2. See paragraph 49 of the transcript of the afternoon session of the HS2 Select Committee that was held on Monday 12thOctober 2015. That there are receptors where baseline noise goes down to the mid-thirty dBs at night is even conceded in the “do nothing” columns of the tables presented in the SV-004 series of Volume 5 appendices to the Environmental Statement.
  3. Mr Mould’s comments may be found recorded in paragraphs 457, 459 and 465 of the transcript of the morning session of the HS2 Select Committee that was held on Wednesday 4thNovember 2015.
  4. See paragraph 596 of the transcript of the morning session of the HS2 Select Committee that was held on Wednesday 4thNovember 2015.
  5. See paragraph 409 of the transcript of the morning session of the HS2 Select Committee that was held on Wednesday 4th November 2015 and exhibit A1571(76) in the bundle of exhibits deposited with the Select Committee by CDC.
  6. See paragraph 410 of the transcript of the morning session of the HS2 Select Committee that was held on Wednesday 4th November 2015 and the penultimate paragraph of minute 6.2 in the notes of ARG meeting no.4, held on 14thFebruary 2013.
  7. See paragraph 410 of the transcript of the morning session of the HS2 Select Committee that was held on Wednesday 4thNovember 2015 and exhibit A1571(78) in the bundle of exhibits deposited with the Select Committee by CDC. Details of the ARG paper are given in footnote 9 to part 6 of this blog series (the extracted text may be found on page 5 of the document).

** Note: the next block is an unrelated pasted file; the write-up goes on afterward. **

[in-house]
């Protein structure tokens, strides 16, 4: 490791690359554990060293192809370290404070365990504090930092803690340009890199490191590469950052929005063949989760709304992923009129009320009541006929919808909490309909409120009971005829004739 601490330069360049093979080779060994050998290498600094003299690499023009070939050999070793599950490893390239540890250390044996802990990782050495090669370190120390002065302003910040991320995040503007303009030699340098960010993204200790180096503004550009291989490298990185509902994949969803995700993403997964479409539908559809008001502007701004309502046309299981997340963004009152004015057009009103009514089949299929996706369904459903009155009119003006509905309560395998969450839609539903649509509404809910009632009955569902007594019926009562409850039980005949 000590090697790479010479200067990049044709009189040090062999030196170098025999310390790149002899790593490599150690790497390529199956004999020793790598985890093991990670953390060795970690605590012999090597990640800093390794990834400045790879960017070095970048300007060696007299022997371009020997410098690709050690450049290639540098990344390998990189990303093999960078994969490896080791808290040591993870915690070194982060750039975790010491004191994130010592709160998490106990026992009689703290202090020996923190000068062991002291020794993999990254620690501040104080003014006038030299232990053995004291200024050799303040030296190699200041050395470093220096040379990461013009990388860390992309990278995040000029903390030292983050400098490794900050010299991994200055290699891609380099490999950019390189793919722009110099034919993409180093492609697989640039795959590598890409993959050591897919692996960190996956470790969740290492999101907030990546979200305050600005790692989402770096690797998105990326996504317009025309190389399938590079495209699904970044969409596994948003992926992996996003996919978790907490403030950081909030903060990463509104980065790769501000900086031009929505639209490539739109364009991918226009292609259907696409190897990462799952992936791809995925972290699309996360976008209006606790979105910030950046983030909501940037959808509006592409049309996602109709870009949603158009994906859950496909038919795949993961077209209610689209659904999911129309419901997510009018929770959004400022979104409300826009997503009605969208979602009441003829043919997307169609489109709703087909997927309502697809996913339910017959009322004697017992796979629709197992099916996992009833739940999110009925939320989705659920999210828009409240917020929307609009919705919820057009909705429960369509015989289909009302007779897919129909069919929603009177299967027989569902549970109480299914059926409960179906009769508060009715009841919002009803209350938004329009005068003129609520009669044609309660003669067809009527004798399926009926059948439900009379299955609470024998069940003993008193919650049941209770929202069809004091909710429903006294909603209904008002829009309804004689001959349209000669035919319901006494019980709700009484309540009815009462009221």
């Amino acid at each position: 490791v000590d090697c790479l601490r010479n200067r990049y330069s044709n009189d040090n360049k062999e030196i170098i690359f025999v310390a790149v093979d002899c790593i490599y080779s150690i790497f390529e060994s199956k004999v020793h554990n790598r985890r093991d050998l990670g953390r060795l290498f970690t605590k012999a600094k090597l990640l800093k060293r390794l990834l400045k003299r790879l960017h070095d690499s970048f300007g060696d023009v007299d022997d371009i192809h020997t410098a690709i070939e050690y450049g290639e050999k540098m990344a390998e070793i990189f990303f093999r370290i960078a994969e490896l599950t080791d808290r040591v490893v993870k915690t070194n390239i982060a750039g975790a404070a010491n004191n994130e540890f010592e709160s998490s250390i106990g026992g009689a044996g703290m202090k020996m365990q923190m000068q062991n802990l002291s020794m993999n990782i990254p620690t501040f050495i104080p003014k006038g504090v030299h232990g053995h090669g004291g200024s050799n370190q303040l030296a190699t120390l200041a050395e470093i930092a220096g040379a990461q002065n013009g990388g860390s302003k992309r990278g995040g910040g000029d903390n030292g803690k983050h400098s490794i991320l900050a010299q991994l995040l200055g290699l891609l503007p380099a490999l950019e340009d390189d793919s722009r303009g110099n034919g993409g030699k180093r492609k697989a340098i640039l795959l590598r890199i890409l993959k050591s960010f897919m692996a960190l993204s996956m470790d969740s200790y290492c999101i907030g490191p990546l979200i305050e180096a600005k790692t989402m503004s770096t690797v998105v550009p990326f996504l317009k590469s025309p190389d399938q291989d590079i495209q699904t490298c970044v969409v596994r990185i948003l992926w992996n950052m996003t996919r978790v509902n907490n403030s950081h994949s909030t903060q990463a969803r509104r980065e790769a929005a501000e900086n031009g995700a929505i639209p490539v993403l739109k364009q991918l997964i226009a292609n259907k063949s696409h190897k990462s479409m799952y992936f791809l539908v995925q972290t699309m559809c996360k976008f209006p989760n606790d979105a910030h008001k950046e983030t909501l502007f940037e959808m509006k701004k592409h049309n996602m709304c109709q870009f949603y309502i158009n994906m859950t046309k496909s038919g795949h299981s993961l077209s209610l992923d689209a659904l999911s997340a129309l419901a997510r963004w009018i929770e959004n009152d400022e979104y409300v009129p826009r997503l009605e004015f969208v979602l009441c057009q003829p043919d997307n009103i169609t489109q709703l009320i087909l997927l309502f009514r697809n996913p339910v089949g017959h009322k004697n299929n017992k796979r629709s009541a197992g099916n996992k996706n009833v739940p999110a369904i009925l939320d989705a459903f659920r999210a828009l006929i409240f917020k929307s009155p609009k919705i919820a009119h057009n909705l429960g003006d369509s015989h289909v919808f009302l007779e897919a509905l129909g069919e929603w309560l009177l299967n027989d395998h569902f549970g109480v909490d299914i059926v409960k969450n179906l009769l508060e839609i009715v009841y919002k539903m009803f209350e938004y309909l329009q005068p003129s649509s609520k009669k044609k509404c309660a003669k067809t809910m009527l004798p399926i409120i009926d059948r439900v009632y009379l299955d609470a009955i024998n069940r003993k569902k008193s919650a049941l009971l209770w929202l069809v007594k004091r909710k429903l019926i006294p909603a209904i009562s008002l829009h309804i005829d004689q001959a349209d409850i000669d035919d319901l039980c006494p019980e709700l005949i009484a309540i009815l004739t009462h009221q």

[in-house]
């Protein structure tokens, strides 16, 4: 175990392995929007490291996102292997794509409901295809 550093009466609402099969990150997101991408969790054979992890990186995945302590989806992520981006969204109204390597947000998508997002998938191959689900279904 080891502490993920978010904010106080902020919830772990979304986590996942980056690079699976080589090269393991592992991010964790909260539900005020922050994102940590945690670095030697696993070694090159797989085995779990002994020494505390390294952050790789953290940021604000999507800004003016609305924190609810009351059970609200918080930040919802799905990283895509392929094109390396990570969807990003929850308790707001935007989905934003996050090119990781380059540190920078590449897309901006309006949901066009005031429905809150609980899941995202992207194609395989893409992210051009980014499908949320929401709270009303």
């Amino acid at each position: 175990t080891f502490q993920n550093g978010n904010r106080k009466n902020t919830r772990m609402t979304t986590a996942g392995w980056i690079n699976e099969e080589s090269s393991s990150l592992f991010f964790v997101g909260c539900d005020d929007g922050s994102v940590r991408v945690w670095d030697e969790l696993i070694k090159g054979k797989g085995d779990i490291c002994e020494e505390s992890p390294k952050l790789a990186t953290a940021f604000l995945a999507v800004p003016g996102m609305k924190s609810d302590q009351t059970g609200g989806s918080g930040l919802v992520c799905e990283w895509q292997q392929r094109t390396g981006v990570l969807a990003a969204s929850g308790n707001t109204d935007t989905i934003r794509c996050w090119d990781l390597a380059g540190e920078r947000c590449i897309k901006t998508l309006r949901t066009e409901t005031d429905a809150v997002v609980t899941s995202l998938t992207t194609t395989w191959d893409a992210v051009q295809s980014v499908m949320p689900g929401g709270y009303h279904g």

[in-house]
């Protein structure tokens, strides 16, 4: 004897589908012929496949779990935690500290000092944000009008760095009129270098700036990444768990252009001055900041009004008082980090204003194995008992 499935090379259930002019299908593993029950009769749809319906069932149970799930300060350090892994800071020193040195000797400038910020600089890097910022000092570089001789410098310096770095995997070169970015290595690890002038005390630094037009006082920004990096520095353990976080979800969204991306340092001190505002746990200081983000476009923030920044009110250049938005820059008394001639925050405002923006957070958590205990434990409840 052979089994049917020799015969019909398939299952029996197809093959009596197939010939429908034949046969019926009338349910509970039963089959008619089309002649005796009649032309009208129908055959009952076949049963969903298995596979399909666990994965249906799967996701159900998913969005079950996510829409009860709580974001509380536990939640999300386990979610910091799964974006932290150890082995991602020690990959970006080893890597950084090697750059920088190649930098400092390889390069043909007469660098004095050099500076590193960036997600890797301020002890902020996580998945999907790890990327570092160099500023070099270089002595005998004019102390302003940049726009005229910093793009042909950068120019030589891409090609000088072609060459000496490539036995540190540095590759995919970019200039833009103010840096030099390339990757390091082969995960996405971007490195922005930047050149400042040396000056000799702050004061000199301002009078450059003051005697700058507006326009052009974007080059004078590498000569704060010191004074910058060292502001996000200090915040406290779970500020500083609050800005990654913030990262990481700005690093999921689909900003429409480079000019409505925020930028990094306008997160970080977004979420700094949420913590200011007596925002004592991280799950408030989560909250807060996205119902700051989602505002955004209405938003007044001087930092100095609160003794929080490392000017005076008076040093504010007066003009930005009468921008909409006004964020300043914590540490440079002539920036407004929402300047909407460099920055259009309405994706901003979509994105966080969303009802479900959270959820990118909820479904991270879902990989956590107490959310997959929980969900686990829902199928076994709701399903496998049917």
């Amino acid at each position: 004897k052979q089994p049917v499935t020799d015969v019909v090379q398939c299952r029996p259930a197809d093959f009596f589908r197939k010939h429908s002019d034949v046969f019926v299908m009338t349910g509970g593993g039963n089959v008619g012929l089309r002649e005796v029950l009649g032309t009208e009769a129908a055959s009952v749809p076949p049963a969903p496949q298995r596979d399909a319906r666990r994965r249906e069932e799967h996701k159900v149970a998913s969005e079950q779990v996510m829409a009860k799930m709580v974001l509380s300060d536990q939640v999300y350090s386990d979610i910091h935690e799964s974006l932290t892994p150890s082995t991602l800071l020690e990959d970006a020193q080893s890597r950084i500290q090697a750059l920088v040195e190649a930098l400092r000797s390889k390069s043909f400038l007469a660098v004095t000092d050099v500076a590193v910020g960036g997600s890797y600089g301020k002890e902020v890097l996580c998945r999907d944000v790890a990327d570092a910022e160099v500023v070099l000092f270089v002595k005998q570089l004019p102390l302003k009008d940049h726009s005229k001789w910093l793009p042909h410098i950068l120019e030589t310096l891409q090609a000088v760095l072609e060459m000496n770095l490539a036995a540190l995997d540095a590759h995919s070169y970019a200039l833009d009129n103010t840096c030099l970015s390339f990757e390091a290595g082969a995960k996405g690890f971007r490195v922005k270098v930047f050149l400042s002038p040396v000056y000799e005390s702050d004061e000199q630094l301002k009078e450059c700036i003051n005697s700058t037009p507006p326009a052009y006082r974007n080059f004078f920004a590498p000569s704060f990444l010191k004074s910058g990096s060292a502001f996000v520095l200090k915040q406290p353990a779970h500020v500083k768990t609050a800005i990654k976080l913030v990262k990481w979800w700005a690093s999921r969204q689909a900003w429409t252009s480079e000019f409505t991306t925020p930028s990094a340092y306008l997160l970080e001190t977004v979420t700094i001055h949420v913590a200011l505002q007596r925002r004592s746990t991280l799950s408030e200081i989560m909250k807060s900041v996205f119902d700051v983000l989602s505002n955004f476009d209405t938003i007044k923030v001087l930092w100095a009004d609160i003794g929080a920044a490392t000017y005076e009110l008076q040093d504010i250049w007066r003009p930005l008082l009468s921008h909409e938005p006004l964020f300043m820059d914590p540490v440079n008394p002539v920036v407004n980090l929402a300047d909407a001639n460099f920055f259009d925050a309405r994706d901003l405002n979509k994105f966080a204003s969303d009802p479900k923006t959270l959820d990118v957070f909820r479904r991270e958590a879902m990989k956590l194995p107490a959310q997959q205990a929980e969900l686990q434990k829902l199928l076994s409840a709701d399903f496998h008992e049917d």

8. See the final bullet point of exhibit A1571(73) in the bundle of exhibits deposited with the Select Committee by CDC. Mr Mould’s confirmation is recorded in paragraph 119 of the transcript of the morning session of the HS2 Select Committee that was held on Wednesday 4thNovember 2015.

Acknowledgement: I wish to thank Michael Woodhouse for his suggestions and comments, which I have found invaluable in preparing this series of blogs.

Important Note: The record of the proceedings of the HS2 Select Committee from which the quotes reproduced in this blog have been taken are uncorrected transcripts of evidence, which are not yet an approved formal record. Neither witnesses nor Members have had the opportunity to correct the record in such instances, and it may therefore be subject to changes being made in the light of any such corrections being requested.